Why is Latency Important in SDRs?

Oct 13, 2021

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When it comes to software defined radio (SDR) applications requiring time sensitive reception and processing of signals, latency is of great concern. Components, devices and computing which contribute to latency in Per Vices SDRs are discussed here, as well as how these can be mitigated.

What is and what causes latency?

Latency is a term thrown around in any sort of electrical and computer networking field. By definition, latency is the amount of time delay in sending data from one point to the next. But to be more aligned with SDR, a distinction can be made between the receive/transmit latency and round trip latency. Receive/transmit latency is the time required for the unidirectional reception or transmission of data between the antenna of the radio chain and the host computer. The round trip time (RTT) latency is the time required for radio data that is received on one radio chain to be transmitted on another chain, or vice versa. Latency is often measured in milliseconds, and although seemingly negligible, we will see that this short amount of time is actually of great concern in a variety of applications.

Various parts of the SDR and host system contribute to latency. At a high level, latency is found in the electrical components of the radio front end (RFE), within the digital boards containing a field-programmable gate array (FPGA) and digital signal processing (DSP), as well as the network interface and host system. The major transmit (Tx) and receive (Rx) latency contributors are summed up in Equation 1 below:

Equation 1: Tx/Rx latency contributions

When considering round trip latency, we see that this is the sum of Tx and Rx latency as well as application/processing in an application, for instance, in GNU Radio or a program written in C++, as shown in Equation 2 below:

Equation 2: RTT latency in Per Vices SDR

It is important to note that latency is not always a constant or invariable to changes to the radio front end, networking or host system parameters; we can briefly discuss some latency contributors in more detail here:

1. Radio group delay: the receive (Rx) and transmit (Tx) boards of a SDR contain components such as amplifiers, modulator/demodulator, down/up converters, filters and more which cause delay. It is fair to say that the radio group delay is approximately constant and largely invariant to changes in sample rate or frequency.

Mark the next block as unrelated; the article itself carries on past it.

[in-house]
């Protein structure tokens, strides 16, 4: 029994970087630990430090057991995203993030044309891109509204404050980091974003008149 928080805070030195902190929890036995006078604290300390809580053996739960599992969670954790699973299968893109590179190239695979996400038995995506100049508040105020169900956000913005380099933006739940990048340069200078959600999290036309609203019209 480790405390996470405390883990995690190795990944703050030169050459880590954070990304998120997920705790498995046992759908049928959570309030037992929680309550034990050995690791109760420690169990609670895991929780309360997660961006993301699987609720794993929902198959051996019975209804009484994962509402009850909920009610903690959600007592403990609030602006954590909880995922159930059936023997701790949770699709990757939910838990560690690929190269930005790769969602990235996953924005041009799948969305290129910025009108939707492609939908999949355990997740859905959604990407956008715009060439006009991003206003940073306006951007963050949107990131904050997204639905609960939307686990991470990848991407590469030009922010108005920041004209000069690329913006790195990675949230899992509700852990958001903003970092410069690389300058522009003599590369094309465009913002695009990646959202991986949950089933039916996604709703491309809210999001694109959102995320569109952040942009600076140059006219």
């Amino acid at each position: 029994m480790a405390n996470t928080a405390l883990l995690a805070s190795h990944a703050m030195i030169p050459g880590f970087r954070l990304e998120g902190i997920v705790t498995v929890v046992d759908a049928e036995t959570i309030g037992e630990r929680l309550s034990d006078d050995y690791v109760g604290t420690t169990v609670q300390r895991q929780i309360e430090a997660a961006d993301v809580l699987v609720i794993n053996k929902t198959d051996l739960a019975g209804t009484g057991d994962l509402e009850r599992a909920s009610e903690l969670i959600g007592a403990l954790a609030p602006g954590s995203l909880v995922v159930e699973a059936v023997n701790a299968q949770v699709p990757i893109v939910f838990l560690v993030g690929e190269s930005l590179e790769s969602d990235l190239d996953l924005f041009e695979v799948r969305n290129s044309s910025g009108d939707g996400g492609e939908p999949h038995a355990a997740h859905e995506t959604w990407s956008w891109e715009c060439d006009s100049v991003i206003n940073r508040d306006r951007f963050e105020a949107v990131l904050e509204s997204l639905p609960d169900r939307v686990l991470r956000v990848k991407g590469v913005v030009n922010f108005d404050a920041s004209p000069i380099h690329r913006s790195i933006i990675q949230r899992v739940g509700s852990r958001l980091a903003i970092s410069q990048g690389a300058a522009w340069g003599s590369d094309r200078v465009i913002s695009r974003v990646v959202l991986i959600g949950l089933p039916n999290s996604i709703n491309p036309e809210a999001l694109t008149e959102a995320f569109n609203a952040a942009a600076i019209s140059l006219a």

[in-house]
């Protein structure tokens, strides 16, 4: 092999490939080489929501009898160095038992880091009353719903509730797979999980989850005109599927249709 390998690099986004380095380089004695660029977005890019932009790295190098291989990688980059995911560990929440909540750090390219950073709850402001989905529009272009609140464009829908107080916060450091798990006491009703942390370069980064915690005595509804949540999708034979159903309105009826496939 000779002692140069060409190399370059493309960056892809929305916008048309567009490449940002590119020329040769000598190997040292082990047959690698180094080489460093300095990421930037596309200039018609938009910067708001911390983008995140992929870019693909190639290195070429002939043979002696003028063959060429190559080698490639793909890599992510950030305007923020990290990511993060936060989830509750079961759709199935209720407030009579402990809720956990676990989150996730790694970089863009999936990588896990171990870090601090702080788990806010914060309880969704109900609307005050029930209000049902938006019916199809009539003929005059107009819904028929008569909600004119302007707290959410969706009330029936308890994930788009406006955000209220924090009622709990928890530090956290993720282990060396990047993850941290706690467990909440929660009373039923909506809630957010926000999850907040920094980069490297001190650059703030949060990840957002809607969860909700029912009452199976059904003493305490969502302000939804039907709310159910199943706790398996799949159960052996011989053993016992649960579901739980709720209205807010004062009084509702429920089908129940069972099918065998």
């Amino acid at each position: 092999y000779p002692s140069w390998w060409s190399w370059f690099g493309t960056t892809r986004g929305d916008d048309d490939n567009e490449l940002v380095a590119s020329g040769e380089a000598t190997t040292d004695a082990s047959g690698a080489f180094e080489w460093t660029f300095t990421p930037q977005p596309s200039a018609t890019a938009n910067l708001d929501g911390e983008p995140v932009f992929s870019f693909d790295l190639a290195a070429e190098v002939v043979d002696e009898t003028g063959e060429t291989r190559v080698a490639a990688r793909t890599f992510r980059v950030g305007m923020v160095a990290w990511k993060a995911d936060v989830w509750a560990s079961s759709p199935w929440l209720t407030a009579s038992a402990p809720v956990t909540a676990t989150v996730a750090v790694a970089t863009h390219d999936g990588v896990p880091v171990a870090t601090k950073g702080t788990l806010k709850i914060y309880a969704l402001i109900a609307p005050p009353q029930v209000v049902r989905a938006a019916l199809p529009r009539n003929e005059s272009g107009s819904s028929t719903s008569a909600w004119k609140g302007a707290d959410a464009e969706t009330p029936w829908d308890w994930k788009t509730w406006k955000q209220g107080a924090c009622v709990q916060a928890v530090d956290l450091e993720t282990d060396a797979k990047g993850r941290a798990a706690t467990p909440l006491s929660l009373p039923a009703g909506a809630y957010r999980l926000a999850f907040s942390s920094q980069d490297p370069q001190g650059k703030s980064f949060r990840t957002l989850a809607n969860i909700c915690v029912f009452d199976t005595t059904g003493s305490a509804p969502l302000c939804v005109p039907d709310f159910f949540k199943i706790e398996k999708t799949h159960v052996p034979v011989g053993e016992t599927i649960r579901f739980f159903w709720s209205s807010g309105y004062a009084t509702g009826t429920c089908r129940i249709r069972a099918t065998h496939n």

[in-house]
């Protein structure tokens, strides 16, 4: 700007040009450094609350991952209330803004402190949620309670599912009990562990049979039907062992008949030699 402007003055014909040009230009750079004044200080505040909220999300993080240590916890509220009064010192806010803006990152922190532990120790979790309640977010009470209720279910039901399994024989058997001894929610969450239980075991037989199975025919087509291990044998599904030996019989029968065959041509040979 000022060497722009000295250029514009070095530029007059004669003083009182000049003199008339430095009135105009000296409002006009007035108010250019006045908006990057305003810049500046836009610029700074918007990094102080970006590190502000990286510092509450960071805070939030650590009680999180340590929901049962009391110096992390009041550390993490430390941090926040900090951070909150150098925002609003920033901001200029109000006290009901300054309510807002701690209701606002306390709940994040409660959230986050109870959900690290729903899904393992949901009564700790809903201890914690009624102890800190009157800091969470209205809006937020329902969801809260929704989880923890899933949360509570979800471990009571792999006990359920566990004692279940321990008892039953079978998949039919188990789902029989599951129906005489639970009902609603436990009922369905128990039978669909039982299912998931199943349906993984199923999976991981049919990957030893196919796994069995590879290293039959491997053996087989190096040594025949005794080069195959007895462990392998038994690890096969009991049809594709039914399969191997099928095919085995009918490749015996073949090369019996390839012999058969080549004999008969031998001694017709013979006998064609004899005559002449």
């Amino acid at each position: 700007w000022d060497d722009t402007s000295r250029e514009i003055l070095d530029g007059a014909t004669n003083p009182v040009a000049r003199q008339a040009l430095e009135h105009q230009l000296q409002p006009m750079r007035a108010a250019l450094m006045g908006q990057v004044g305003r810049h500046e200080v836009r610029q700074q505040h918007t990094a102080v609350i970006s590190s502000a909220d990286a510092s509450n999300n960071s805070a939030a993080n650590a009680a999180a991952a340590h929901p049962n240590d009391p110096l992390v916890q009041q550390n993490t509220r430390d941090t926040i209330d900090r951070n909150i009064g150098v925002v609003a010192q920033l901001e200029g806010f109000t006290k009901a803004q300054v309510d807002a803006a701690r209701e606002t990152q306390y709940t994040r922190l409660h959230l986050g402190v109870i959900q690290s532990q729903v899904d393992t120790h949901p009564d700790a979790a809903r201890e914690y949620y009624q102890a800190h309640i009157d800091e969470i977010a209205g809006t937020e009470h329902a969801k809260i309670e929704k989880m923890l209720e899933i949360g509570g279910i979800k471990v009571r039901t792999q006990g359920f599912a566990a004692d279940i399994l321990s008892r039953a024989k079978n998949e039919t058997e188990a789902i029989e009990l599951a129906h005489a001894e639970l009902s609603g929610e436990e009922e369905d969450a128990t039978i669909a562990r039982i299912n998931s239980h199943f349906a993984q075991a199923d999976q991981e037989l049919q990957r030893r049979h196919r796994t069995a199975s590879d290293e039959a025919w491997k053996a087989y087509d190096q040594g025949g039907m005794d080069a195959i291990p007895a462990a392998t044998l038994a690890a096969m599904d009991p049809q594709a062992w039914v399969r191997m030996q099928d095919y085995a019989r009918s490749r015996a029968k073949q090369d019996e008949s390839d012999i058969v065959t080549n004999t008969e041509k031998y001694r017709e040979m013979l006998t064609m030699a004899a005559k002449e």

2. Converter latency: analog-to-digital converters (ADCs) and digital-to-analog converters (DACs) cause latency due to (de)serialization. This is relatively deterministic latency.

To dive deeper, we can look at the latency of an ADC. Per Vices SDRs use a pipelined ADC architecture (similar to Figure 1), where latency will depend on the number of internal stages in the pipeline within the ADC core, as well as buffering and digital interleave correction. Data latency is associated with pipelined ADCs since each sample must propagate through the entire pipeline until all its associated bits are available for combination in the digital error correction logic and then outputted as a serial JESD204B for the FPGA.

With Per Vices' products, the challenge is also to synchronize the many ADCs. The JESD204B Subclass 1 interface is equipped for data alignment down to the sample level across multiple ADCs by using a system reference event signal (SYSREF) to synchronize internal framing clocks in the SDR’s transmitter and receiver. This creates a deterministic latency for the devices using the JESD204B link. The propagation delay through different blocks (buffer, multiplexer), conversion time (in the ADC core), interleaving correction and delay through the decimation filter (N) all contribute to the overall latency of a pipeline ADC in Per Vices SDRs.

Figure 1: Block diagram of a simplified Pipeline ADC signal chain (from https://www.ti.com/product/ADC32RF45)

Interleaving correction is necessary since a pipeline ADC’s clock phases are interleaving (meaning when odd phases are sampled then even phases are evaluated), and thus, as in the example, outputs are present at half of a clock cycle period for a given input sample while proceeding down the pipeline (see Figure 2). This entails that all the digital outputs are not available simultaneously since output data from the second stage is only available after half a clock cycle, which is dependent on if the output from the first stage is ready, and so on. It is not until the final conversion output, which combines each stage’s digital results in the output latch to correct for the interleaving errors, that the final output would be ready. This contributes to significant delay since the number of stages often matches the number of ADC bits and results in data latency of several clock cycles.

Figure 2: Data latency due to interleaving clock cycles (time interleaving) in a pipeline ADC

3. FPGA DSP Latency: when the FPGA sends/receives the JESD204B serial interface link a number of processes occur. This includes digital up/down conversion, decimation, interpolation, filtering and framing/deframing of Ethernet packets for use over the SFP+ ports before being sent/received over Ethernet cables to/from the host system. All of this DSP will introduce latency, as shown in Figure 3 below.

Figure 3: DSP done on the FPGA results in latency.

4. FPGA Buffering and (de)framing: the receive and transmit sample buffers within the FPGA are examples of latency that changes depending on sample rate. This is because the sample buffers in Per Vices SDRs are located immediately before and after the 10GBASE-R (de)framing code. In the case of the receive chain, the samples accumulate in the sample buffer, at a divisor of the sample rate clock, until a sufficient number of samples have accumulated to make up a complete UDP payload. Once a sufficient number of samples have accumulated to make up an entire UDP packet payload, those samples are popped off from the FIFO, at the network clock rate, and assembled into a complete UDP packet that is immediately transmitted. Thus, can be related as follows:

Equation 3: Buffering and (de)framing